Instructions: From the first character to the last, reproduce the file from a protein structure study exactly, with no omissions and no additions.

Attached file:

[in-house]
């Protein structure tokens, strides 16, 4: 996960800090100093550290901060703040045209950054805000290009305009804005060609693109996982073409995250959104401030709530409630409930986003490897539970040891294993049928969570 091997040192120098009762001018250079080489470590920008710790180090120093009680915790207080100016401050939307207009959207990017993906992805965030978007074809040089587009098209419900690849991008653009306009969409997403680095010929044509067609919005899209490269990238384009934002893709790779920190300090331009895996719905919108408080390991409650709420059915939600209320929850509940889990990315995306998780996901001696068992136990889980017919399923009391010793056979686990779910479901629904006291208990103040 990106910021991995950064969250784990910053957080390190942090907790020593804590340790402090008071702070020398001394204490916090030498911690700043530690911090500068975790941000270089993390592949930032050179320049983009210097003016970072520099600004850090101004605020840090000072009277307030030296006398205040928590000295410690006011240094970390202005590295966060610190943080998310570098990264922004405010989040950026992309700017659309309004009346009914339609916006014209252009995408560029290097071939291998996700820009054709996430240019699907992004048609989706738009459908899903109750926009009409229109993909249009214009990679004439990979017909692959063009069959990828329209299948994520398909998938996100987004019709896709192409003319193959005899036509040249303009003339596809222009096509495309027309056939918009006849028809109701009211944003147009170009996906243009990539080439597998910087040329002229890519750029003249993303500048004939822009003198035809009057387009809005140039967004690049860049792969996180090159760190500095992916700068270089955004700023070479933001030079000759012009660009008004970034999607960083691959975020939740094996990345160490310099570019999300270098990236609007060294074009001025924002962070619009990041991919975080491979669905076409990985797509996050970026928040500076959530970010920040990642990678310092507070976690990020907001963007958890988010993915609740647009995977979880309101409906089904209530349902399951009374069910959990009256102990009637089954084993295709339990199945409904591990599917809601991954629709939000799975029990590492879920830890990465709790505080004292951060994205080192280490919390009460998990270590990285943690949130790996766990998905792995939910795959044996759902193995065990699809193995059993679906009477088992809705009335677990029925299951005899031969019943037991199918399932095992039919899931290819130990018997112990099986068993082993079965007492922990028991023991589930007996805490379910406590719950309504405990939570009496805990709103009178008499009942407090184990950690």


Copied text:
[in-house]
């Protein structure tokens, strides 16, 4: 996960800090100093550290901060703040045209950054805000290009305009804005060609693109996982073409995250959104401030709530409630409930986003490897539970040891294993049928969570 091997040192120098009762001018250079080489470590920008710790180090120093009680915790207080100016401050939307207009959207990017993906992805965030978007074809040089587009098209419900690849991008653009306009969409997403680095010929044509067609919005899209490269990238384009934002893709790779920190300090331009895996719905919108408080390991409650709420059915939600209320929850509940889990990315995306998780996901001696068992136990889980017919399923009391010793056979686990779910479901629904006291208990103040 990106910021991995950064969250784990910053957080390190942090907790020593804590340790402090008071702070020398001394204490916090030498911690700043530690911090500068975790941000270089993390592949930032050179320049983009210097003016970072520099600004850090101004605020840090000072009277307030030296006398205040928590000295410690006011240094970390202005590295966060610190943080998310570098990264922004405010989040950026992309700017659309309004009346009914339609916006014209252009995408560029290097071939291998996700820009054709996430240019699907992004048609989706738009459908899903109750926009009409229109993909249009214009990679004439990979017909692959063009069959990828329209299948994520398909998938996100987004019709896709192409003319193959005899036509040249303009003339596809222009096509495309027309056939918009006849028809109701009211944003147009170009996906243009990539080439597998910087040329002229890519750029003249993303500048004939822009003198035809009057387009809005140039967004690049860049792969996180090159760190500095992916700068270089955004700023070479933001030079000759012009660009008004970034999607960083691959975020939740094996990345160490310099570019999300270098990236609007060294074009001025924002962070619009990041991919975080491979669905076409990985797509996050970026928040500076959530970010920040990642990678310092507070976690990020907001963007958890988010993915609740647009995977979880309101409906089904209530349902399951009374069910959990009256102990009637089954084993295709339990199945409904591990599917809601991954629709939000799975029990590492879920830890990465709790505080004292951060994205080192280490919390009460998990270590990285943690949130790996766990998905792995939910795959044996759902193995065990699809193995059993679906009477088992809705009335677990029925299951005899031969019943037991199918399932095992039919899931290819130990018997112990099986068993082993079965007492922990028991023991589930007996805490379910406590719950309504405990939570009496805990709103009178008499009942407090184990950690």